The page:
One immediate consequence of this is the conjecture of Katz relating the slopes of Frobenius to the shape of the Hodge filtration.

Corollary: For the crystalline cohomology of $X_0/W(k)$, the Newton polygon lies above the Hodge polygon.

We do not explain what this means here, except to remark that Mazur’s theorem allows you to find bases in which the matrix for $\Phi$ has columns divisible by powers of $p$ of widths given by the Hodge numbers. The statement, which is about relating these numbers to valuations of eigenvalues, is then just an easy result in linear algebra.

The next obvious question is what can we say about the Hodge filtration $F^k$ coming from our smooth lift? The above result tells us that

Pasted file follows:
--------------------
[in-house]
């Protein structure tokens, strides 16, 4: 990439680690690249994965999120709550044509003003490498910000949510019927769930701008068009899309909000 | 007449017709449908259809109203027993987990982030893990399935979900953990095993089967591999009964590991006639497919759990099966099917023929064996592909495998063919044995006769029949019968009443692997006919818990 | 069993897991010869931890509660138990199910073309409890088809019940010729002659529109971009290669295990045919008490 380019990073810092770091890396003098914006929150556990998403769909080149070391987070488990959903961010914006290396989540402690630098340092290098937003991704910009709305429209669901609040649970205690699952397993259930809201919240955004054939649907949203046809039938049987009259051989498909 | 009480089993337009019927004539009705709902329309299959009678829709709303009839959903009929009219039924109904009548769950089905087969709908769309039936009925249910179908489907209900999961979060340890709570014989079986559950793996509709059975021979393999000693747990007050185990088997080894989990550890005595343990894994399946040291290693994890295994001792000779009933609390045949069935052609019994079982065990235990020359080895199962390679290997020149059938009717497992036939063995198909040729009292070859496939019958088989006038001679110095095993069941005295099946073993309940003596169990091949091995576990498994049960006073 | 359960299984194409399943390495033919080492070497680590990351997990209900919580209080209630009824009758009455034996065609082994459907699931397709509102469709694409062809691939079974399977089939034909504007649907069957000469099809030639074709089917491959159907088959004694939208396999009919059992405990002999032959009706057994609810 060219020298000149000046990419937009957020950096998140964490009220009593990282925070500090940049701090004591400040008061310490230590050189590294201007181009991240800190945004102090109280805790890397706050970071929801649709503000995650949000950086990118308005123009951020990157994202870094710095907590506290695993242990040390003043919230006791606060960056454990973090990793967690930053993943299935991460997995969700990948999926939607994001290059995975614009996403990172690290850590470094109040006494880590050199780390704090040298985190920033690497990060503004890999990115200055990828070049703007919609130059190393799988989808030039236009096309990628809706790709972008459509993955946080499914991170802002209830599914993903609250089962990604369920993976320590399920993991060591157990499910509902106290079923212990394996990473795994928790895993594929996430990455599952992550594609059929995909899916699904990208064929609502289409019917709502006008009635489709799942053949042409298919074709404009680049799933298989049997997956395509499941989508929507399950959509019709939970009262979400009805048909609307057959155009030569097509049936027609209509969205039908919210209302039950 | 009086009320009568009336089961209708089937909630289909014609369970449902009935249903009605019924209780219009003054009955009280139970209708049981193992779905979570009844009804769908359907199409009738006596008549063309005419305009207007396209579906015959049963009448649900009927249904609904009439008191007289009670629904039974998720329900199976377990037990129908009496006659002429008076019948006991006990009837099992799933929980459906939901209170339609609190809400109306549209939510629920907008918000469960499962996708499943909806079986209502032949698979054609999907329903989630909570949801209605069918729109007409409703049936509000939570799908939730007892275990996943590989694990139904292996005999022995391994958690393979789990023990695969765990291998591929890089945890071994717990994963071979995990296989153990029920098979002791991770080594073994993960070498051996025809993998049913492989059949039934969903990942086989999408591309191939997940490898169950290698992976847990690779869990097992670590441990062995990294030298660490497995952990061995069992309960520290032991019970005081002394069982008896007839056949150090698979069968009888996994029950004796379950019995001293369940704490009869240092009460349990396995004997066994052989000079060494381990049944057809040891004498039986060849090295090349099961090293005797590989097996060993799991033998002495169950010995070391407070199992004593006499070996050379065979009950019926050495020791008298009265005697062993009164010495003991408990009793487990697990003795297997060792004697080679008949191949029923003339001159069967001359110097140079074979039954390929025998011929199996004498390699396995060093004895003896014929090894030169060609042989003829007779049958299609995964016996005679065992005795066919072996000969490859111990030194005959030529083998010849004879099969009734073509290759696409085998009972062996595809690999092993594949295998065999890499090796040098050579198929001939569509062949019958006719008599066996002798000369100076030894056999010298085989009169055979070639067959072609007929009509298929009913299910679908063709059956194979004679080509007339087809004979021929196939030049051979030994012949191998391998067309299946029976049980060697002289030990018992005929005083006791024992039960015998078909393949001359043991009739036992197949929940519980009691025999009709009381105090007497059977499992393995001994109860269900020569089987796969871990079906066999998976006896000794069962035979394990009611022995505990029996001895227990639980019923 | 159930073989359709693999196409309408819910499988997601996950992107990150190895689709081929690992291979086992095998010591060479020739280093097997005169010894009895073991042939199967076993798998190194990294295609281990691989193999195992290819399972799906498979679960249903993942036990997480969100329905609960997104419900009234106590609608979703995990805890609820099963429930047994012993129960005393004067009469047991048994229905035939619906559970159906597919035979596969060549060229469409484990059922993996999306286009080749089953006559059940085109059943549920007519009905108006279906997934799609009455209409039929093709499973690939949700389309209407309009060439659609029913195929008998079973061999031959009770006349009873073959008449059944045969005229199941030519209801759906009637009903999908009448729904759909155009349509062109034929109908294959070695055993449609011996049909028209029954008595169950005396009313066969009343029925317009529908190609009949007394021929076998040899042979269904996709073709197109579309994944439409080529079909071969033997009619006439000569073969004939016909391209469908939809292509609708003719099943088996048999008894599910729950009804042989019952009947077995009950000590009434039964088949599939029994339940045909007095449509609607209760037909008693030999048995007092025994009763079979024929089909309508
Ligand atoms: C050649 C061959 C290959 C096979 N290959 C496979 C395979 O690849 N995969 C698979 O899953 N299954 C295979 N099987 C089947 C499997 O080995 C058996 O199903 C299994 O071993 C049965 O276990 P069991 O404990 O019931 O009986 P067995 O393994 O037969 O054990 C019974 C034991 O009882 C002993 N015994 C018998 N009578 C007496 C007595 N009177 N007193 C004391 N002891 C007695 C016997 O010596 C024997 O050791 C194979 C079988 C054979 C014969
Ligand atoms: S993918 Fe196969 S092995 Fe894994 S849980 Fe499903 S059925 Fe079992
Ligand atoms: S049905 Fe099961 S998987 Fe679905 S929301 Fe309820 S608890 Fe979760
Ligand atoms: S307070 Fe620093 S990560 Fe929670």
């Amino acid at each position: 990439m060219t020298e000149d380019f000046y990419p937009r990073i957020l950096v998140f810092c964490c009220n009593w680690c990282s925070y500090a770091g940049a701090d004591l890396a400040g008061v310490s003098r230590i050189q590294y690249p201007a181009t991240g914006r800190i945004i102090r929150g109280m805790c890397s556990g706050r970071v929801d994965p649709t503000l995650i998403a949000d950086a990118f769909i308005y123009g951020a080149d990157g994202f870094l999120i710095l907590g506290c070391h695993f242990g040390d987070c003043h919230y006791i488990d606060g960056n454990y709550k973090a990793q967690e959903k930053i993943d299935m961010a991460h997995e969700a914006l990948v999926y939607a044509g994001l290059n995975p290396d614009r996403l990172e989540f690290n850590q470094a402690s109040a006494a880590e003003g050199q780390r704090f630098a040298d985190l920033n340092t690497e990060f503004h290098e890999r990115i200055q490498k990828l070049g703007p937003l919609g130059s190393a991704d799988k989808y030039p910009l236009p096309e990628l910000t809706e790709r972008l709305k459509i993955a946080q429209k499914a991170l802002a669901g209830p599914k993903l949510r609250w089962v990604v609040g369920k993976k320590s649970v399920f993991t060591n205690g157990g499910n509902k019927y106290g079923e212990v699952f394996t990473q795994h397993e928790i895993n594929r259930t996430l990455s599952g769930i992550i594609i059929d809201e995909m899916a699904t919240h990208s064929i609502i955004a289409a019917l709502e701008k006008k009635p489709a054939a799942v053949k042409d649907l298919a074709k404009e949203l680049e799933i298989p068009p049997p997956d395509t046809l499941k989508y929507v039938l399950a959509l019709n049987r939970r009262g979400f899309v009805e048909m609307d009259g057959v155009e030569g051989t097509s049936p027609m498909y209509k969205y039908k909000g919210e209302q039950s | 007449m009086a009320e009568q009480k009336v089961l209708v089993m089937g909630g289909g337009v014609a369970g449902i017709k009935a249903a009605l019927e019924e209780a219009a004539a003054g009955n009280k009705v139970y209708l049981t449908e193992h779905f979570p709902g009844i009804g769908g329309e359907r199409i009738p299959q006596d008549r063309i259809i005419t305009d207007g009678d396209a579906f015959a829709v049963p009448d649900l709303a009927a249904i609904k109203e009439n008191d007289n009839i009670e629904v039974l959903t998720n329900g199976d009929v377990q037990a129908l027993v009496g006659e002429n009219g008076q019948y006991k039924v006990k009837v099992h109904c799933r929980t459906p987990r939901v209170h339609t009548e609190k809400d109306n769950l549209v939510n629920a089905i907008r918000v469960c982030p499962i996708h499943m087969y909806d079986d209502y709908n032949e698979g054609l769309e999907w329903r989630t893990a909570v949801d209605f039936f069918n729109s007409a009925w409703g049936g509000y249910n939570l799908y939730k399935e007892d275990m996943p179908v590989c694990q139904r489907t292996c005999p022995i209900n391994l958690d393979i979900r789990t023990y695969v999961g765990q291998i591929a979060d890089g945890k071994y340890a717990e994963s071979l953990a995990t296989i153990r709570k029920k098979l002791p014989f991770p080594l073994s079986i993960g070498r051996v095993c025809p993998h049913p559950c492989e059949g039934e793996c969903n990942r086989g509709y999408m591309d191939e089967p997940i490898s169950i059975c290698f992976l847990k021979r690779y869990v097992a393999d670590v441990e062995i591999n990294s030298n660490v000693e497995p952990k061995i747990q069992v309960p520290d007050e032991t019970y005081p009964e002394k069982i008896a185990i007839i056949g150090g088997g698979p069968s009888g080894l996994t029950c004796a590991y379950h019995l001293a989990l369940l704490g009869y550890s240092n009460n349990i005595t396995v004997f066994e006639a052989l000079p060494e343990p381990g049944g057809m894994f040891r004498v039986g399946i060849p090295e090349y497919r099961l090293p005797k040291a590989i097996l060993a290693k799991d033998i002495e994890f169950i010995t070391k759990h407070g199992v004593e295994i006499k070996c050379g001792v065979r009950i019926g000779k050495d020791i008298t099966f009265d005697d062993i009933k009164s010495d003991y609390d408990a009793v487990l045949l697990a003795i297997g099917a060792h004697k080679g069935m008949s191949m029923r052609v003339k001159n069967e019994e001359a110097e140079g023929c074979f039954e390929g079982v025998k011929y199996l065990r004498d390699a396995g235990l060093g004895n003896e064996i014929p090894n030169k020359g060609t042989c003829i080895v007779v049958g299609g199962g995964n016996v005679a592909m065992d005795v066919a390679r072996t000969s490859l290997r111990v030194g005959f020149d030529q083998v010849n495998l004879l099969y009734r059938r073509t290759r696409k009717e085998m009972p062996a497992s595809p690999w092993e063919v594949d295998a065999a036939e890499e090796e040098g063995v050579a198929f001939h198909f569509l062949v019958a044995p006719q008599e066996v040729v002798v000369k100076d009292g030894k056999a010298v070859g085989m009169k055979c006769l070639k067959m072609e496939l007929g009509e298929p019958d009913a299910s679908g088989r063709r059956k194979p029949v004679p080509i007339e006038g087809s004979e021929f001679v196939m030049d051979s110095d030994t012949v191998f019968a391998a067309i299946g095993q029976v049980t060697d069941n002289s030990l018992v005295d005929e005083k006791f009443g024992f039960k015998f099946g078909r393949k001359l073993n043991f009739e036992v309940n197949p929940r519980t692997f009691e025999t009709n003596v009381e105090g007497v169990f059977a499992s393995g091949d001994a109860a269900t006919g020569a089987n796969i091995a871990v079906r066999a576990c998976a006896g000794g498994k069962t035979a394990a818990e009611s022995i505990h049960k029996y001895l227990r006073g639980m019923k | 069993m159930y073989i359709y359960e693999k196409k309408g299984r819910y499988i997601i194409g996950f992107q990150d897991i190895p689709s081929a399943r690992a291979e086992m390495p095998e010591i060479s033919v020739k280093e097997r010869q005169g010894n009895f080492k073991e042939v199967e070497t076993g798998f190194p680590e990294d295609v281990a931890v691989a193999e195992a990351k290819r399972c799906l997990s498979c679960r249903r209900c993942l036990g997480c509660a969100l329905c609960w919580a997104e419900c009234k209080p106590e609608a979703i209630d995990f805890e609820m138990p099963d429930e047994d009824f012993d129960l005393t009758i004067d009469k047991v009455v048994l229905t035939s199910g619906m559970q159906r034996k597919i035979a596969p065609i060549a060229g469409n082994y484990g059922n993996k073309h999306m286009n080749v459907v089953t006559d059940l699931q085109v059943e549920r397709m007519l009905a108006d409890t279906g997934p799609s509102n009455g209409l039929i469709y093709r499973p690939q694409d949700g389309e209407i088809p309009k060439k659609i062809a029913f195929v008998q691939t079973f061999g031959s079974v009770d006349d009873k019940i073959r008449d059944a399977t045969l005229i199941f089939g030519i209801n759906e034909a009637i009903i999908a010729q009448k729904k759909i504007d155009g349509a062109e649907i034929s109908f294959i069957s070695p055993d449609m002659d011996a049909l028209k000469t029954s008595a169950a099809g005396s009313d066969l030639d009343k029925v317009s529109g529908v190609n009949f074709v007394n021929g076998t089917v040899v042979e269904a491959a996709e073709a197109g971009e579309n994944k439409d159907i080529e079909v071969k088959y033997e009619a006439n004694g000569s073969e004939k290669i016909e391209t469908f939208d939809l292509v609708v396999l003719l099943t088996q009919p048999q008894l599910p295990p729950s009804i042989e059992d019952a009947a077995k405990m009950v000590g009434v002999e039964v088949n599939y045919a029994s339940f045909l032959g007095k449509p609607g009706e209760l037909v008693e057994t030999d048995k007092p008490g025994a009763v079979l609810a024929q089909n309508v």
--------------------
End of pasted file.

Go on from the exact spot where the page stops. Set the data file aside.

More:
$\Phi(\sigma^*F^k) \subset p^kM + p\Phi(\sigma^*M)$.

Mazur was also able to prove that $\Phi(\sigma^*F^k) \subset p^{v(k)} M$, where $v(k) := \text{sup}_{l \geq k} v_p(p^l/l!)$.

Question (Mazur): Is it in fact the case that $\Phi(\sigma^*F^k) \subset p^k M$? If so, we say $M$ is strongly divisible, and this statement is equivalent to Frobenius inducing an isomorphism $\sum_i p^{-i} \sigma^*F^i \rightarrow M$.

Note that whenever the Hodge filtration has length shorter than $p$, this is immediate from Mazur’s second inequality, since $v(k)=k$ in this case for all nonempty pieces of filtration. For example, for the cohomology of a curve or $H^1$ of an abelian variety we do get something strongly divisible.

The reason for the distance between Mazur’s estimate and the notion of strong divisibility is the phenomenon of Griffiths transversality, which was investigated by Ogus in the crystalline context following Griffiths’ work in classical Hodge theory.